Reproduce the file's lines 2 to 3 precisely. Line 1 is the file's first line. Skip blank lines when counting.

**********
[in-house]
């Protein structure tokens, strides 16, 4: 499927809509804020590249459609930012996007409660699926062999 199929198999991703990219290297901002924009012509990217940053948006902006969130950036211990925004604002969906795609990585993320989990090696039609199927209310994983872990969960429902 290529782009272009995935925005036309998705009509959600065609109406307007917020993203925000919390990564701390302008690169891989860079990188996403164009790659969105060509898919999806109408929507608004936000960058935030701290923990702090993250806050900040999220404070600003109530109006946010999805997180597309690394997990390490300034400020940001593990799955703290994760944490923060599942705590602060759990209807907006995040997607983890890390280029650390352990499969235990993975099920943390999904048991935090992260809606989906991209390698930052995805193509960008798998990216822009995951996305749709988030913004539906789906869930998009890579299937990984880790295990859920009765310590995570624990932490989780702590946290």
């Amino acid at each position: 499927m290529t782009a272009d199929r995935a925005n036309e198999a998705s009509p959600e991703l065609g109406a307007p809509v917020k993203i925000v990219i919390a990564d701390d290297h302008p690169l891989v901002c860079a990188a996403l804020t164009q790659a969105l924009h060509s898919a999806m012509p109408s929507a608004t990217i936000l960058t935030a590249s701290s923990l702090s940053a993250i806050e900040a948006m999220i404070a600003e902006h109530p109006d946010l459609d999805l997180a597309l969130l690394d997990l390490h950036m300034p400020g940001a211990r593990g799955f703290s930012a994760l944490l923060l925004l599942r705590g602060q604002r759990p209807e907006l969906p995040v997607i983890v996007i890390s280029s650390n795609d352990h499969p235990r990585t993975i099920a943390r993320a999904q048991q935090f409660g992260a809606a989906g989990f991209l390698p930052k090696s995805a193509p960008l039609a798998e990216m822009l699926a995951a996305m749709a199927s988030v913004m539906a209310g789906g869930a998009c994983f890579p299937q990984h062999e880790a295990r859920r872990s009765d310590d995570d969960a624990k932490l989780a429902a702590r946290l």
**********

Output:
């Protein structure tokens, strides 16, 4: 499927809509804020590249459609930012996007409660699926062999 199929198999991703990219290297901002924009012509990217940053948006902006969130950036211990925004604002969906795609990585993320989990090696039609199927209310994983872990969960429902 290529782009272009995935925005036309998705009509959600065609109406307007917020993203925000919390990564701390302008690169891989860079990188996403164009790659969105060509898919999806109408929507608004936000960058935030701290923990702090993250806050900040999220404070600003109530109006946010999805997180597309690394997990390490300034400020940001593990799955703290994760944490923060599942705590602060759990209807907006995040997607983890890390280029650390352990499969235990993975099920943390999904048991935090992260809606989906991209390698930052995805193509960008798998990216822009995951996305749709988030913004539906789906869930998009890579299937990984880790295990859920009765310590995570624990932490989780702590946290």
């Amino acid at each position: 499927m290529t782009a272009d199929r995935a925005n036309e198999a998705s009509p959600e991703l065609g109406a307007p809509v917020k993203i925000v990219i919390a990564d701390d290297h302008p690169l891989v901002c860079a990188a996403l804020t164009q790659a969105l924009h060509s898919a999806m012509p109408s929507a608004t990217i936000l960058t935030a590249s701290s923990l702090s940053a993250i806050e900040a948006m999220i404070a600003e902006h109530p109006d946010l459609d999805l997180a597309l969130l690394d997990l390490h950036m300034p400020g940001a211990r593990g799955f703290s930012a994760l944490l923060l925004l599942r705590g602060q604002r759990p209807e907006l969906p995040v997607i983890v996007i890390s280029s650390n795609d352990h499969p235990r990585t993975i099920a943390r993320a999904q048991q935090f409660g992260a809606a989906g989990f991209l390698p930052k090696s995805a193509p960008l039609a798998e990216m822009l699926a995951a996305m749709a199927s988030v913004m539906a209310g789906g869930a998009c994983f890579p299937q990984h062999e880790a295990r859920r872990s009765d310590d995570d969960a624990k932490l989780a429902a702590r946290l």